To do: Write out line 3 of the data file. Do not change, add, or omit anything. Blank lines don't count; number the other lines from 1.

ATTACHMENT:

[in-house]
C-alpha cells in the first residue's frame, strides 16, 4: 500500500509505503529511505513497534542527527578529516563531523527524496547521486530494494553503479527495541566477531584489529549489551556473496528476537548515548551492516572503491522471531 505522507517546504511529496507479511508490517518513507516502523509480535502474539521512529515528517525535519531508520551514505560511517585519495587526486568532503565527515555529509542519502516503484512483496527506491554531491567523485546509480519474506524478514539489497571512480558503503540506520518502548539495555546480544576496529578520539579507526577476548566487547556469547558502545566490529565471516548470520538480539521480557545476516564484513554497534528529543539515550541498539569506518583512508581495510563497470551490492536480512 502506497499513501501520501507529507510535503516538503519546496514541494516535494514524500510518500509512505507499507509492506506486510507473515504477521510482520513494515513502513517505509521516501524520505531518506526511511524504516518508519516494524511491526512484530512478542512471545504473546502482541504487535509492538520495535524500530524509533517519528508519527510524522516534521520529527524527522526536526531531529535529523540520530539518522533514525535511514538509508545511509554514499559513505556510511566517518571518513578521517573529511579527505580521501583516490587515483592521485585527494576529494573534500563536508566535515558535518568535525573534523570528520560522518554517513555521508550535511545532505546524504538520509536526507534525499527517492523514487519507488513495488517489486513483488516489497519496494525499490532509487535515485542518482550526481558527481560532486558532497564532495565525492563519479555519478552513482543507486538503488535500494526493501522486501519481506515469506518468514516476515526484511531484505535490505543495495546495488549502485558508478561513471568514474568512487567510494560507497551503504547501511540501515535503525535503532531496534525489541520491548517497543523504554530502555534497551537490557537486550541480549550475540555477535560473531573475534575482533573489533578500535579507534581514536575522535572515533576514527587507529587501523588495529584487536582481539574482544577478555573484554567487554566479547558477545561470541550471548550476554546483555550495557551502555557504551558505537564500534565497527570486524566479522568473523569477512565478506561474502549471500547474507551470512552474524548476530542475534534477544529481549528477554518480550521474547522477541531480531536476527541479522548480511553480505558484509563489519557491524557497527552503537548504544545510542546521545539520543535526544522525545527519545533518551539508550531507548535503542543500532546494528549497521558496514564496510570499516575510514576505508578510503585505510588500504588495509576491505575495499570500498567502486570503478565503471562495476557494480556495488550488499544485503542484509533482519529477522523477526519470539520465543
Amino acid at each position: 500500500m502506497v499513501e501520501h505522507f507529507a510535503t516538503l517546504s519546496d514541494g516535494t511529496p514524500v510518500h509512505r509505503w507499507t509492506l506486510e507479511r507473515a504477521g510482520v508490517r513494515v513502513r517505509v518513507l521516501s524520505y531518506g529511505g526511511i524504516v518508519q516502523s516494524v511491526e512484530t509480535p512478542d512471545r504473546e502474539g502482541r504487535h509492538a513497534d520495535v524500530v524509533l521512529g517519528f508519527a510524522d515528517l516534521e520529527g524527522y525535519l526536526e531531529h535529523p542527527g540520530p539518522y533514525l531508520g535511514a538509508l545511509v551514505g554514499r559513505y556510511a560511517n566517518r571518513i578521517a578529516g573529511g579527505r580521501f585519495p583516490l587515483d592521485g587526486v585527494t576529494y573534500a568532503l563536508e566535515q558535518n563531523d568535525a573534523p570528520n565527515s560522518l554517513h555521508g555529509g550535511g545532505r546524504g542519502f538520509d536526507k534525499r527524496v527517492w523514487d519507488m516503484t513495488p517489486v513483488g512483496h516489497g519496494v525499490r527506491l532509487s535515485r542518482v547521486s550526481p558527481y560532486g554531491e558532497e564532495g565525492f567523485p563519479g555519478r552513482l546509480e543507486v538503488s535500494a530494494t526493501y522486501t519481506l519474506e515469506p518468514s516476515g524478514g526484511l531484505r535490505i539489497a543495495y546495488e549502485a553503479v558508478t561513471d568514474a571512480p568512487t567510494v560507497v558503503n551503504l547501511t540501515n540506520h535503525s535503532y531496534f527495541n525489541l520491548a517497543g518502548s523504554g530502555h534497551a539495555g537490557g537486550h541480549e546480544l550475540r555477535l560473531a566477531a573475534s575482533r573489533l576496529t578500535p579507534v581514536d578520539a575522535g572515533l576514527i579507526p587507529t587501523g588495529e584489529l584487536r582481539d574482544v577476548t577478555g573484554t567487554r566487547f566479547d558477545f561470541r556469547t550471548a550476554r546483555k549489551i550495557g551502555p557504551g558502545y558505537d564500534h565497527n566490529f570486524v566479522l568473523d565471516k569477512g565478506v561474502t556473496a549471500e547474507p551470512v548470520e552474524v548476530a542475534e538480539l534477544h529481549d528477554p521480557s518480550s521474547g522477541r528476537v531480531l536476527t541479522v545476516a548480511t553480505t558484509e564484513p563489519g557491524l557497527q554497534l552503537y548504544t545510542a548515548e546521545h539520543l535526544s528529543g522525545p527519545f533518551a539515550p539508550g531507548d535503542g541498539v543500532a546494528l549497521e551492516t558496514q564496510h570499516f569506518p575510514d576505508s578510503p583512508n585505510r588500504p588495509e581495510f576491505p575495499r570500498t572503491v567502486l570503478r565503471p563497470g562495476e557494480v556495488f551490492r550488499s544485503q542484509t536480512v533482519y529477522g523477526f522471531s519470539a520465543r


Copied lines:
Amino acid at each position: 500500500m502506497v499513501e501520501h505522507f507529507a510535503t516538503l517546504s519546496d514541494g516535494t511529496p514524500v510518500h509512505r509505503w507499507t509492506l506486510e507479511r507473515a504477521g510482520v508490517r513494515v513502513r517505509v518513507l521516501s524520505y531518506g529511505g526511511i524504516v518508519q516502523s516494524v511491526e512484530t509480535p512478542d512471545r504473546e502474539g502482541r504487535h509492538a513497534d520495535v524500530v524509533l521512529g517519528f508519527a510524522d515528517l516534521e520529527g524527522y525535519l526536526e531531529h535529523p542527527g540520530p539518522y533514525l531508520g535511514a538509508l545511509v551514505g554514499r559513505y556510511a560511517n566517518r571518513i578521517a578529516g573529511g579527505r580521501f585519495p583516490l587515483d592521485g587526486v585527494t576529494y573534500a568532503l563536508e566535515q558535518n563531523d568535525a573534523p570528520n565527515s560522518l554517513h555521508g555529509g550535511g545532505r546524504g542519502f538520509d536526507k534525499r527524496v527517492w523514487d519507488m516503484t513495488p517489486v513483488g512483496h516489497g519496494v525499490r527506491l532509487s535515485r542518482v547521486s550526481p558527481y560532486g554531491e558532497e564532495g565525492f567523485p563519479g555519478r552513482l546509480e543507486v538503488s535500494a530494494t526493501y522486501t519481506l519474506e515469506p518468514s516476515g524478514g526484511l531484505r535490505i539489497a543495495y546495488e549502485a553503479v558508478t561513471d568514474a571512480p568512487t567510494v560507497v558503503n551503504l547501511t540501515n540506520h535503525s535503532y531496534f527495541n525489541l520491548a517497543g518502548s523504554g530502555h534497551a539495555g537490557g537486550h541480549e546480544l550475540r555477535l560473531a566477531a573475534s575482533r573489533l576496529t578500535p579507534v581514536d578520539a575522535g572515533l576514527i579507526p587507529t587501523g588495529e584489529l584487536r582481539d574482544v577476548t577478555g573484554t567487554r566487547f566479547d558477545f561470541r556469547t550471548a550476554r546483555k549489551i550495557g551502555p557504551g558502545y558505537d564500534h565497527n566490529f570486524v566479522l568473523d565471516k569477512g565478506v561474502t556473496a549471500e547474507p551470512v548470520e552474524v548476530a542475534e538480539l534477544h529481549d528477554p521480557s518480550s521474547g522477541r528476537v531480531l536476527t541479522v545476516a548480511t553480505t558484509e564484513p563489519g557491524l557497527q554497534l552503537y548504544t545510542a548515548e546521545h539520543l535526544s528529543g522525545p527519545f533518551a539515550p539508550g531507548d535503542g541498539v543500532a546494528l549497521e551492516t558496514q564496510h570499516f569506518p575510514d576505508s578510503p583512508n585505510r588500504p588495509e581495510f576491505p575495499r570500498t572503491v567502486l570503478r565503471p563497470g562495476e557494480v556495488f551490492r550488499s544485503q542484509t536480512v533482519y529477522g523477526f522471531s519470539a520465543r